Chilioclerus Solervicens, 1976
Cladiscopallenis Pic, 1949
Cladiscus Chevrolat, 1843
Cladomorpha Pic, 1949
Cteniopachys Fairmaire, 1889
Cylidroctenus Kraatz, 1899
Cylidrus Latreille, 1825
Cymatodera Gray in Griffith, 1832
Cymatoderella Barr, 1962
Dedana Fairmaire, 1888
Denops Fischer von Waldheim, 1829
Diplocladus Fairmaire, 1885
Diplopherusa Heller, 1921
Eburneocladiscus Pic, 1955
Egenocladiscus Corporaal & van der Wiel, 1949
Elasmocylidrus Corporaal, 1939
Enoploclerus Hintz, 1902
Eucymatodera Schenkling, 1899
Falsopallenis Pic, 1926
Falsotillus Gerstmeier & Kuff, 1992
Flabellotilloidea Gerstmeier & Kuff, 1992
Gastrocentrum Gorham, 1876
Gracilotillus Pic, 1933
Impressopallenis Pic, 1953
Isocymatodera Hintz, 1902
Lecontella Wolcott & Chapin, 1918
Leptoclerus Kraatz, 1899
Liostylus Fairmaire, 1886
Macroliostylus Pic, 1939
Magnotillus Pic, 1936
Melanoclerus Chapin, 1919
Microtillus Pic, 1950
Monophylla Spinola, 1841
Neocallotillus Burke, 2016
Nodepus Gorham, 1892
Notocymatodera Schenkling, 1907
Onychotillus Chapin, 1945
Orthocladiscus Corporaal & van der Wiel, 1949
Pallenis Laporte de Castelnau, 1836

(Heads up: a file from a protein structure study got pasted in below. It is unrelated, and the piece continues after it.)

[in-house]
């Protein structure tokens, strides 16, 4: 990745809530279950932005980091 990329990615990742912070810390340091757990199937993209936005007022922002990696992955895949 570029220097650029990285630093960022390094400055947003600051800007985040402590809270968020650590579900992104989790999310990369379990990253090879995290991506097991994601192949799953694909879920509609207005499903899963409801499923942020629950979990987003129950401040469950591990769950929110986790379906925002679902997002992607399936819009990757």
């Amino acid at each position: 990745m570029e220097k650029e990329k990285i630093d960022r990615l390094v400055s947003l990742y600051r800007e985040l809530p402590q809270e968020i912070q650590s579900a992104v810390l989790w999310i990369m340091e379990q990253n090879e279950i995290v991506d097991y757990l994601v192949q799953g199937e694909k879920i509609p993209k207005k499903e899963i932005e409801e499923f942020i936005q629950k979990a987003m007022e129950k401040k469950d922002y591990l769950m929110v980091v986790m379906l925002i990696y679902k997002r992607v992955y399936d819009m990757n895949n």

Paracladiscus Miyatake, 1965
Paradoxocerus Kraatz, 1899
Paraspinoza Corporaal, 1942
Philocalus Klug, 1842
Picoclerus Corporaal, 1936
†Prospinoza (fossil)
Pseudachlamys Duvivier, 1892
Pseudogyponix Pic, 1939
Pseudopallenis Kuwert, 1893
Pseudoteloclerus Pic, 1932
Rhopaloclerus Fairmaire, 1886
Smudlotillus Kolibac, 1997
Spinoza Lewis, 1892
Stenocylidrus Spinola, 1844
Strotocera Schenkling, 1902
Synellapotillus Pic, 1939
Synellapus Fairmaire, 1903
Teloclerus Schenkling, 1903
Tilloclerus White, 1849
Tillodadiscus Pic, 1953
Tillodenops Hintz, 1905
Tilloidea Laporte de Castelnau, 1832
Tillus Olivier, 1790
Tylotosoma Hintz, 1902

Incertae sedis

Aphelocerus Kirsch, 1871 (Clerinae? Tillinae?)
Apteropilo Lea, 1908 (Clerinae? Enopliinae?)
Cleropiestus Fairmaire, 1889 (Clerinae? Hydnocerinae?)
Dermestoides Schaeffer, 1771 (Korynetinae s.l.?)
Evenoclerus Corporaal, 1950 (Clerinae? Hydnocerinae?)
Muisca Spinola, 1844 (Clerinae? Enopliinae?)
Parapelonides Barr, 1980 (Korynetinae s.l.?)
Perilypus Spinola, 1841 (Clerinae? Tillinae?)
Syriopelta Winkler, 1984 (Korynetinae s.l.?)